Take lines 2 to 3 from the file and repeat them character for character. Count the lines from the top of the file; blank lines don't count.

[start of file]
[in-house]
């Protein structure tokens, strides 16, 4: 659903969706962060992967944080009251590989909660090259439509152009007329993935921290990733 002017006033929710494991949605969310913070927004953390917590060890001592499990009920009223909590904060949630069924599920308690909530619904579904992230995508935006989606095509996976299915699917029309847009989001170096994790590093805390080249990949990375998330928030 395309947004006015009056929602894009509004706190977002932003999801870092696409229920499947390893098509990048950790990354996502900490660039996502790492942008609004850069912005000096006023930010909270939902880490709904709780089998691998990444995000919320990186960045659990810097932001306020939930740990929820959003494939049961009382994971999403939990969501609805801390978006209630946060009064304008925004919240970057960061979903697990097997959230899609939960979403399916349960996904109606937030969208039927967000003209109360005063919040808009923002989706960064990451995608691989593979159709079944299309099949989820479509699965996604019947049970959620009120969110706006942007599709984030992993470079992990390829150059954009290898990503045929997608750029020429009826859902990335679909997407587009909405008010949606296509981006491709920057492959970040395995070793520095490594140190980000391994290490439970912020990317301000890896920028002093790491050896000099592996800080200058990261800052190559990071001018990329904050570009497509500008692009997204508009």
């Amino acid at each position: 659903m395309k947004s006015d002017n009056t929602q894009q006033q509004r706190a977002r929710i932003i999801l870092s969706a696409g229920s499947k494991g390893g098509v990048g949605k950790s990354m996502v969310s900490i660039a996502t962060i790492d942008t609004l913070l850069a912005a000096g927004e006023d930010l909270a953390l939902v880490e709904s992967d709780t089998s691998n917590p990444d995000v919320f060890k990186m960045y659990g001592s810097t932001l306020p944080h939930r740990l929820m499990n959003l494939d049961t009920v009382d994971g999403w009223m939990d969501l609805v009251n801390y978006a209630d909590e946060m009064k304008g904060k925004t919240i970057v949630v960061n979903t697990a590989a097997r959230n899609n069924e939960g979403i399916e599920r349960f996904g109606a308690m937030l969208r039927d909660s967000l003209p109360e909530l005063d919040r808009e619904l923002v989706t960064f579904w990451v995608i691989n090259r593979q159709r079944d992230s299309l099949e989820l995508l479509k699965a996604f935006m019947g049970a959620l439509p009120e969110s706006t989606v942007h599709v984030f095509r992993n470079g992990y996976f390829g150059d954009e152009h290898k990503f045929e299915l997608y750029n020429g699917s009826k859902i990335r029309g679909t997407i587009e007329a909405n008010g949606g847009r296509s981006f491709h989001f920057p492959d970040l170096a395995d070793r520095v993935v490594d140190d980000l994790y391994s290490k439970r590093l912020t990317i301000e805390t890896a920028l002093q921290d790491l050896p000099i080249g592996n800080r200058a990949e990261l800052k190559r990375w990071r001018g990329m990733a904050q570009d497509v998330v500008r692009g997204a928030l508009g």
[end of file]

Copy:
């Protein structure tokens, strides 16, 4: 659903969706962060992967944080009251590989909660090259439509152009007329993935921290990733 002017006033929710494991949605969310913070927004953390917590060890001592499990009920009223909590904060949630069924599920308690909530619904579904992230995508935006989606095509996976299915699917029309847009989001170096994790590093805390080249990949990375998330928030 395309947004006015009056929602894009509004706190977002932003999801870092696409229920499947390893098509990048950790990354996502900490660039996502790492942008609004850069912005000096006023930010909270939902880490709904709780089998691998990444995000919320990186960045659990810097932001306020939930740990929820959003494939049961009382994971999403939990969501609805801390978006209630946060009064304008925004919240970057960061979903697990097997959230899609939960979403399916349960996904109606937030969208039927967000003209109360005063919040808009923002989706960064990451995608691989593979159709079944299309099949989820479509699965996604019947049970959620009120969110706006942007599709984030992993470079992990390829150059954009290898990503045929997608750029020429009826859902990335679909997407587009909405008010949606296509981006491709920057492959970040395995070793520095490594140190980000391994290490439970912020990317301000890896920028002093790491050896000099592996800080200058990261800052190559990071001018990329904050570009497509500008692009997204508009």
């Amino acid at each position: 659903m395309k947004s006015d002017n009056t929602q894009q006033q509004r706190a977002r929710i932003i999801l870092s969706a696409g229920s499947k494991g390893g098509v990048g949605k950790s990354m996502v969310s900490i660039a996502t962060i790492d942008t609004l913070l850069a912005a000096g927004e006023d930010l909270a953390l939902v880490e709904s992967d709780t089998s691998n917590p990444d995000v919320f060890k990186m960045y659990g001592s810097t932001l306020p944080h939930r740990l929820m499990n959003l494939d049961t009920v009382d994971g999403w009223m939990d969501l609805v009251n801390y978006a209630d909590e946060m009064k304008g904060k925004t919240i970057v949630v960061n979903t697990a590989a097997r959230n899609n069924e939960g979403i399916e599920r349960f996904g109606a308690m937030l969208r039927d909660s967000l003209p109360e909530l005063d919040r808009e619904l923002v989706t960064f579904w990451v995608i691989n090259r593979q159709r079944d992230s299309l099949e989820l995508l479509k699965a996604f935006m019947g049970a959620l439509p009120e969110s706006t989606v942007h599709v984030f095509r992993n470079g992990y996976f390829g150059d954009e152009h290898k990503f045929e299915l997608y750029n020429g699917s009826k859902i990335r029309g679909t997407i587009e007329a909405n008010g949606g847009r296509s981006f491709h989001f920057p492959d970040l170096a395995d070793r520095v993935v490594d140190d980000l994790y391994s290490k439970r590093l912020t990317i301000e805390t890896a920028l002093q921290d790491l050896p000099i080249g592996n800080r200058a990949e990261l800052k190559r990375w990071r001018g990329m990733a904050q570009d497509v998330v500008r692009g997204a928030l508009g």